The Kate Gee Band. Keeping music – and beer – live.
No, you probably don’t know the name, unless you are from Brum, and you probably still won’t. Stalwarts of the local gig circuit for, well, let’s just say, a while or two, first as Prussian Blue and latterly, this last year or five, the KGB, they have relentlessly and resolutely plugged in and played on, providing enjoyment to their discerning fans the whole of that time. And to me. In their lifetime I have seen them as a folk duo and a six piece blues-rock monster, sometimes with two guitars, sometimes with keyboards, sometimes fiddle and always with the crystalline vocals of frontwoman, Kate, and her hubby, Dave, on bass. Of late they have developed a secret weapon. Or another secret weapon, given the first has been integral for some decades now, the fluidly melodic guitar of Bob Wilson, of Idle Race and the Steve Gibbons Band. (Yes, he did play on Tulane!) The new secret weapon has equivalently fine a pedigree, being John “Poli” Palmer. I’ll run that past you one more time, Poli Palmer. That one. The fella from Family, and one of the few men in rock able to make vibraphone cool. And, I can tell you, it still is, impossibly so.
Rock & Roll Brewhouse is new to me, and is everything it says on the tin. One of a cluster of new Birmingham Craft Breweries, they brew solely for this, their sole outlet, an upstairs bar in an industrial warehouse, based in the hip Jewellery Quarter. The decor is all old posters for gigs, with artfully arranged piles of old Mojos, Uncuts and similar, for the casual quaffer to peruse. Live music has joined their roster of entertainment, mainly Saturday afternoons, from what I can see, playing the Gaffer’s extensive record collection the rest of the time. It is a glory hole for what used to be called £50 men, those men of indeterminate age who used to frequent record shops when such things were commonplace. There were also quite a few women, too, the atmosphere, at 4pm on a Saturday, akin to many hours later at the Marquee club.
A brief soundcheck and I found my position, directly behind Mr Palmer, best able to see him, a pair of mallets in each hand, attacking his beautiful bit of kit, his deftness of touch skimming across the notes, at times sounding like a hammond organ, steel pans at another, as well as the more orthodox jingle. For such a bijou space, the sound balance was exquisite, as the rumble of bass emerged clearly apart from the singing guitar of Wilson. Thunderous drums from Rob Mason, himself no slouch, having sat in for Messrs Plant and Winwood on occasion, added to the melee. You might consider all this instrumental prowess daunting, and it would, I guess, be for lesser souls, but Kate Gee has done her requisite hours and is well versed and well placed to just effortlessly let them be her band; she is in charge, she is at the front, with a voice that commands respect, soaring and sinuous about her expressive range. Most of the material her own, written with husband Dave.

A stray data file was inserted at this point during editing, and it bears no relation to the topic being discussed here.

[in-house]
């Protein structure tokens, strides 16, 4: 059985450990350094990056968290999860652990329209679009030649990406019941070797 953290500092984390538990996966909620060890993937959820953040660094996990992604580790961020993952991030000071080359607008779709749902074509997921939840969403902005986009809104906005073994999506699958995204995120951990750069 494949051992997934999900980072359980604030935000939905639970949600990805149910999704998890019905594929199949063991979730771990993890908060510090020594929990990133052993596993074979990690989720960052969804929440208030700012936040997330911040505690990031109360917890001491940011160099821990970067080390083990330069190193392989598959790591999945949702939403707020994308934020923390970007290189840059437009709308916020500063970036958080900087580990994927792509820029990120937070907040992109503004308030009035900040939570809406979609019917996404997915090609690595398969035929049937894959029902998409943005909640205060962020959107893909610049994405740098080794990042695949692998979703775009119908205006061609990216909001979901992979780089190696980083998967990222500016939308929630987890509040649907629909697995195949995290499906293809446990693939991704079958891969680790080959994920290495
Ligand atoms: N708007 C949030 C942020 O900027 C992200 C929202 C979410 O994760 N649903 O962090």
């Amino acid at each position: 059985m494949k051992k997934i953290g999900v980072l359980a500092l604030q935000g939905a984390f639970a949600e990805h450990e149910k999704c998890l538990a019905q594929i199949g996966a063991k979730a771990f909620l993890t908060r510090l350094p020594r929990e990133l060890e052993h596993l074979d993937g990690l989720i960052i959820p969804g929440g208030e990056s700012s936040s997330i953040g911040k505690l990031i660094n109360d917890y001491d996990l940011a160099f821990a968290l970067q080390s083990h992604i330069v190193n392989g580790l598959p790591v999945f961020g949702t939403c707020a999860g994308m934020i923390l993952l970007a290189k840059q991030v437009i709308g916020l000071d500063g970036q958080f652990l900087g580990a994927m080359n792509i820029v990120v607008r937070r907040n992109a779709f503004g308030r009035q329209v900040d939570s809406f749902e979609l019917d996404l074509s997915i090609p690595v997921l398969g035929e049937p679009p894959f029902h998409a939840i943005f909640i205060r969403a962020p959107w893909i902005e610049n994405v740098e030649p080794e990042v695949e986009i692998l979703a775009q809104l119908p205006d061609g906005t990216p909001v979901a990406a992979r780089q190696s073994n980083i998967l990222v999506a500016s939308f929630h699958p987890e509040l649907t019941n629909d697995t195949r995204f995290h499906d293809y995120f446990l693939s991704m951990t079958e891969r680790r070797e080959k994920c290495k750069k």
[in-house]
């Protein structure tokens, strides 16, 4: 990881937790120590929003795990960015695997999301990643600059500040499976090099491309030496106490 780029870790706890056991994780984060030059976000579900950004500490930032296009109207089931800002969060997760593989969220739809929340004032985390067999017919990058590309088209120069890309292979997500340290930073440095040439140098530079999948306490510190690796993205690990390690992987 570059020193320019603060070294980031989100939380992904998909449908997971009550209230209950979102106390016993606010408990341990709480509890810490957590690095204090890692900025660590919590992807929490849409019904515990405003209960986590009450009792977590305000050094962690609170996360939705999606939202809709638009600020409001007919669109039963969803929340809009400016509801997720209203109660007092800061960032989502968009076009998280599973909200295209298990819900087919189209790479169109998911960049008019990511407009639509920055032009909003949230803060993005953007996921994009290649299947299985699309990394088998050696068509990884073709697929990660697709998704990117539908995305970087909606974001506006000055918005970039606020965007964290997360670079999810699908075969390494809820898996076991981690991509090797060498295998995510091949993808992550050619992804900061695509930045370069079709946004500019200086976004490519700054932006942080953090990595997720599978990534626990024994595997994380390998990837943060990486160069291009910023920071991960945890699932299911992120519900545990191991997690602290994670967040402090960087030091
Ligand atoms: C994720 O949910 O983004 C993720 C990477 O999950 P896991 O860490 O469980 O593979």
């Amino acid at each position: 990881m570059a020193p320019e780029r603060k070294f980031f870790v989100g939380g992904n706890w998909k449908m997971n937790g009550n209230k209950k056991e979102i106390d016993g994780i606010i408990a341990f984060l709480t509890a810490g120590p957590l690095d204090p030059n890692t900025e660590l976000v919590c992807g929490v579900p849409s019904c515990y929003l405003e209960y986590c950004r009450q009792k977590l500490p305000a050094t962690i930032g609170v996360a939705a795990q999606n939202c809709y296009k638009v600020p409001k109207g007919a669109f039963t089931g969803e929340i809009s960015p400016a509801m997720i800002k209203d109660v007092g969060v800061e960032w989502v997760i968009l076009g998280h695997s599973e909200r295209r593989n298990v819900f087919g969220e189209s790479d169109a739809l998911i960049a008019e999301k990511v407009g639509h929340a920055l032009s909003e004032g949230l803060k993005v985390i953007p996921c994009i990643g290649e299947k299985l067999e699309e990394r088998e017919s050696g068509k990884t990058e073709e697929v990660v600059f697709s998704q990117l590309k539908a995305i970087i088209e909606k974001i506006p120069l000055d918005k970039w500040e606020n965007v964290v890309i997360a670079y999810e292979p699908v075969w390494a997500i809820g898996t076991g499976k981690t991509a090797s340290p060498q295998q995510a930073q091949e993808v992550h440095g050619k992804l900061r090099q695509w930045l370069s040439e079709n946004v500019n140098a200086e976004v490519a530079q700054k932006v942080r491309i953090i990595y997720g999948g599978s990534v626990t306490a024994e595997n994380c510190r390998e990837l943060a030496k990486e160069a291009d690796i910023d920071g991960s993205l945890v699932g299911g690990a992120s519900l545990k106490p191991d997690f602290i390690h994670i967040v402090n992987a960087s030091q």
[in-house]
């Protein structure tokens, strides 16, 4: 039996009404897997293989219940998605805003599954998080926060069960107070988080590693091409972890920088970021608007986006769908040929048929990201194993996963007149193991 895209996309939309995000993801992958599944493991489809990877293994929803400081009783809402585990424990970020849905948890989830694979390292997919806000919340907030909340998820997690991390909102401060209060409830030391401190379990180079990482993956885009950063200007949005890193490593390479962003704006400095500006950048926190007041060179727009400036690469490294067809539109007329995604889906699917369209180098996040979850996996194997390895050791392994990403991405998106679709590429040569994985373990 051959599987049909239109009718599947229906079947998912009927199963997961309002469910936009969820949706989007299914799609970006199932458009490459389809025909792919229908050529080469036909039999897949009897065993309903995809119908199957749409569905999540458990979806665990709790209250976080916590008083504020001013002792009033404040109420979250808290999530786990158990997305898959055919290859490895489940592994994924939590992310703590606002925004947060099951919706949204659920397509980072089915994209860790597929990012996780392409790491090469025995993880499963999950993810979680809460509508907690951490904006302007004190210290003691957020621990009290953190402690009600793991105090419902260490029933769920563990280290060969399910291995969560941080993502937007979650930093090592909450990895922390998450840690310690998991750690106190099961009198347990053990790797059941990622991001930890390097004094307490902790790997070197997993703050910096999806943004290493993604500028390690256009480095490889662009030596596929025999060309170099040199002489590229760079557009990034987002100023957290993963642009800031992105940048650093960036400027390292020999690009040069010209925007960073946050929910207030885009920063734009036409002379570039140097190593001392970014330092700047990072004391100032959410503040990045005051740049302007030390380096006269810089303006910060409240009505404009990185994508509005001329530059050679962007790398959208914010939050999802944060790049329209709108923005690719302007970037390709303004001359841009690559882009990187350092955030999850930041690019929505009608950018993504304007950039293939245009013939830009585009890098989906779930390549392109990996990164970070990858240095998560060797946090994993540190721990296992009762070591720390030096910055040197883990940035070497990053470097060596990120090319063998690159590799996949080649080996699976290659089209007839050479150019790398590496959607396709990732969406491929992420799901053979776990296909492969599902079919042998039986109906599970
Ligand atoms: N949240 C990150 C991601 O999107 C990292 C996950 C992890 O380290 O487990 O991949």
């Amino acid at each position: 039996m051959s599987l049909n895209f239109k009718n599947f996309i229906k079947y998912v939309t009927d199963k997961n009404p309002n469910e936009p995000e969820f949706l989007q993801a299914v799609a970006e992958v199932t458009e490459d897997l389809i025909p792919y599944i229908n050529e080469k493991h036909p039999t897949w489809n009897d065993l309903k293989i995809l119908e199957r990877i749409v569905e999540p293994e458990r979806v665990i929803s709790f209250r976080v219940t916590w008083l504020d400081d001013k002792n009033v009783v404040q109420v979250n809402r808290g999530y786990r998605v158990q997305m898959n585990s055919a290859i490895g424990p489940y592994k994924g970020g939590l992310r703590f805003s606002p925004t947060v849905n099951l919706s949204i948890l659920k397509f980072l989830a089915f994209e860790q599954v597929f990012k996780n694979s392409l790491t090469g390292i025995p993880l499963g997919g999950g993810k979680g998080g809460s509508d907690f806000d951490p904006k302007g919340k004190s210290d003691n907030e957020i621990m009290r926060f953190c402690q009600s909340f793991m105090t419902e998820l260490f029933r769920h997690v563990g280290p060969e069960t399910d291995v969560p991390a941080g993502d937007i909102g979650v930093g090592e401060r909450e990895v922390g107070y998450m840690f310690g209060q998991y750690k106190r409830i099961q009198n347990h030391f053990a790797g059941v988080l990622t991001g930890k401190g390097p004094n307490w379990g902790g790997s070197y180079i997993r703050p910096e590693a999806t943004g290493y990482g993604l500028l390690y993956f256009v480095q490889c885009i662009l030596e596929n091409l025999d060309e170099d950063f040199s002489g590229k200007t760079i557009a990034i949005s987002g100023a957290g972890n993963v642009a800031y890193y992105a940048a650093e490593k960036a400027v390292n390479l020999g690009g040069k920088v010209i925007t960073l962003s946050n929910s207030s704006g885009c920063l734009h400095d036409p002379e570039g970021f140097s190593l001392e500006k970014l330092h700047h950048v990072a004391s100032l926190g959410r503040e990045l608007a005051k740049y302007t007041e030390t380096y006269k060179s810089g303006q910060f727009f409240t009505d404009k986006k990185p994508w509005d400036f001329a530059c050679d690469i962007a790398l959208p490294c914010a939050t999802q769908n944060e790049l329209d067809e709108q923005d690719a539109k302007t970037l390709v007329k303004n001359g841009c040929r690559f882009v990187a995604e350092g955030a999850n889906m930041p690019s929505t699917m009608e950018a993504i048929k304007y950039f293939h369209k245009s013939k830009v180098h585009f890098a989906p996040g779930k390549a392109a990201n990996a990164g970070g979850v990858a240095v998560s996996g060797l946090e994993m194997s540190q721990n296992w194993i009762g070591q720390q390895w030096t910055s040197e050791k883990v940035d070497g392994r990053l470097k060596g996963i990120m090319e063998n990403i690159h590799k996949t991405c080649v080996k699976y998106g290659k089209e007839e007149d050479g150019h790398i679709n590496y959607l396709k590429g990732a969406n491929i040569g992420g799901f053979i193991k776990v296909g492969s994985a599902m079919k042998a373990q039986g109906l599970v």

Two sets, each of around an hour, with many of the songs coming from 2017’s album, Legacy, which is a good starting point for those unfamiliar with the band. But, stripped back from the palette of additional players then available to them, the songs all sounded more vibrant and positive. Kicking off with You Never Have To Be Alone, that set the mood for the show, Kate’s vocals and acoustic 12 string strum embedded in the bedrock provided by her core team, Palmer and Wilson trading glorious solos, jousting with each other from the start. With moods that touched into jazzier tints and, even, the odd country hue, most would fit into the sometimes derided AOR label. ’75 to ’87 Fleetwood Mac might be a reasonable reference point, and there’s little derision I can see in that. As the first set progressed, so they loosened, with Don’t Look Back a then highlight, between the livelier songs.
A brief refuelling, in Kate’s case we learnt, of the parking meter, and they were back. Noticeably relaxing into the warm reception of the fairly rammed room, the soloing became both more extended and inspired, the grins between the players, as they laid down their gauntlets, a true sign of the enjoyment extending onto the stage. A charming dedication of an old song, from 1987, Stones, to one member of the audience, thanks Kate, certainly enlightened this scribe’s evening. It was, of course a cracker, benefitting from the new revision they have given it. The 6 o’clock end clearly breached, it was closer to half past before the day was called, one of the better afternoons of music I have had in a long time.
With the band staying to chat afterwards, as they rebadged and packed their instruments, I nervously asked for a guide around Mr Palmer’s gear, ending up with a swift tutorial from the eminently affable and approachable virtuoso. Kate also explained their dilemma, as to, when their earlier producer has died unexpectedly, how they had chanced upon Palmer to take over the making of Legacy. On completion, he asked shyly whether he might join the band. Well, you wouldn’t say no and they didn’t.
Live music is so much more than headline tours and arena concerts. Do yourself a favour: look out the local listings of smaller venues and halls, look for local grassroots talent, playing for pleasure, theirs and yours. Especially with covid so nearly killing off live performance, support the bands who have always been stuck in there, as we are lucky for their dedication . The Kate Gee Band fulfil a vital and integral part of the business. They don’t play that often; catch them when you can.